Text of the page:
Blog Post Jennifer Errick Jun 19, 2014

Garden State Trivia Challenge

The first U.S. national historical park is in New Jersey. Can you name it?

Next Tuesday, New Jersey will celebrate a landmark birthday: The Garden State is turning 350 years old. Sort of.

The land now known as New Jersey has actually been home to diverse cultures for roughly 10,000 years, including Lenape tribes, Dutch and Swedish colonists, and other explorers. English settlers seized the land from the Dutch in 1664, establishing a colony that would join 12 others more than a century later to declare its independence from Britain.

With New Jersey’s rich history, it’s not surprising the state is home to the first national historical park in the country (not the first national park, which was Yellowstone, but the first site specifically designated as a national historical park). Can you name this park, which played an important role in America’s fight for independence?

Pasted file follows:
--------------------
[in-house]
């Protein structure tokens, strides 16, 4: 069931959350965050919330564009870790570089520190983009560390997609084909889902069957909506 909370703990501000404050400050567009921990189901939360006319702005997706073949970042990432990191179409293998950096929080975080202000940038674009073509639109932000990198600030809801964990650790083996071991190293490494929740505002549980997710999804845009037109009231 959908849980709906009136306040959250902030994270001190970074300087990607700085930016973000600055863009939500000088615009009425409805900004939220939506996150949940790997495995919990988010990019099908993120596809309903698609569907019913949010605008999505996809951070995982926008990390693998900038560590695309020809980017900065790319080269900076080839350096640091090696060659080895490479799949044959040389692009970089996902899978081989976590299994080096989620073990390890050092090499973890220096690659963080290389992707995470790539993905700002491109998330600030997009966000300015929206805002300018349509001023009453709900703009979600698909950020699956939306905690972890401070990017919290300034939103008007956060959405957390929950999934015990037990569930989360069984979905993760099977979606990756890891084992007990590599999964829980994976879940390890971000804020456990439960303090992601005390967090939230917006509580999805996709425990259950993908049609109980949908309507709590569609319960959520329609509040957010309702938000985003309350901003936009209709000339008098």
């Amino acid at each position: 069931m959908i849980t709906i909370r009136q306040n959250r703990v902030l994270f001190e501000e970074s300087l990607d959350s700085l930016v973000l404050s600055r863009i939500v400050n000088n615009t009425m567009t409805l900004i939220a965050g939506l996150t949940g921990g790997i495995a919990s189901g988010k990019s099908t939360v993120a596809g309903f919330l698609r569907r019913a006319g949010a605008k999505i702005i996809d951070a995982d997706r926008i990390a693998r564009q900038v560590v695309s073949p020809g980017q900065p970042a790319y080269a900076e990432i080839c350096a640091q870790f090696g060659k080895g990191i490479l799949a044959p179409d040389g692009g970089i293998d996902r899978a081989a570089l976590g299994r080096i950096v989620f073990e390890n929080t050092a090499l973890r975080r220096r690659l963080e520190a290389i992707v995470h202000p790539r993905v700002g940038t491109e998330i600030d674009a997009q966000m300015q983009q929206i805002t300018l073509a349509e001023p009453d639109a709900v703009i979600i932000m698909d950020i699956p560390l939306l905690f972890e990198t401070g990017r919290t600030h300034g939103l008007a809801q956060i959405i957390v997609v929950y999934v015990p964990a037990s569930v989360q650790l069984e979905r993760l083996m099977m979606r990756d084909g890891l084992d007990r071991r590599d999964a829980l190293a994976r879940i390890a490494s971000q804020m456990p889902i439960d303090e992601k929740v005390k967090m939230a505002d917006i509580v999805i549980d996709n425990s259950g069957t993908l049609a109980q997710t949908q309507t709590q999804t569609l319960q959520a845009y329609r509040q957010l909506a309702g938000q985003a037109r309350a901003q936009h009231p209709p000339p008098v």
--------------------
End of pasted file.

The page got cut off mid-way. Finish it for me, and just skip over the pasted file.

A: The National Park Service established Morristown National Historical Park in 1933—the first site of its kind. The park preserves the winter camp site where George Washington stationed his troops during the Revolutionary War in 1779-1780. During these difficult months, the Continental Army became a symbol of patriotism and sacrifice; living in drafty wooden huts, these underfed and undersupplied men survived what was then the coldest winter on record, growing through countless hardships into a disciplined military force. Under Washington’s command, these troops eventually won the country's independence from the British.

Not only is New Jersey home to the country’s oldest national historical park, it is also home to the newest. In 2011, the National Park Service officially established a park site at one of the nation’s earliest industrial centers, Paterson Great Falls. First established in the 1700s by Alexander Hamilton as a manufacturing hub powered by an enormous waterfall, the area grew over time into a diverse and bustling mill community as skilled tradespeople flocked to the area and built an influential labor movement there.

Learn more about New Jersey’s national park sites, from its million acres of Pinelands to its whopping storehouse of Thomas Edison's inventions, by exploring the national parks of the Northeast.

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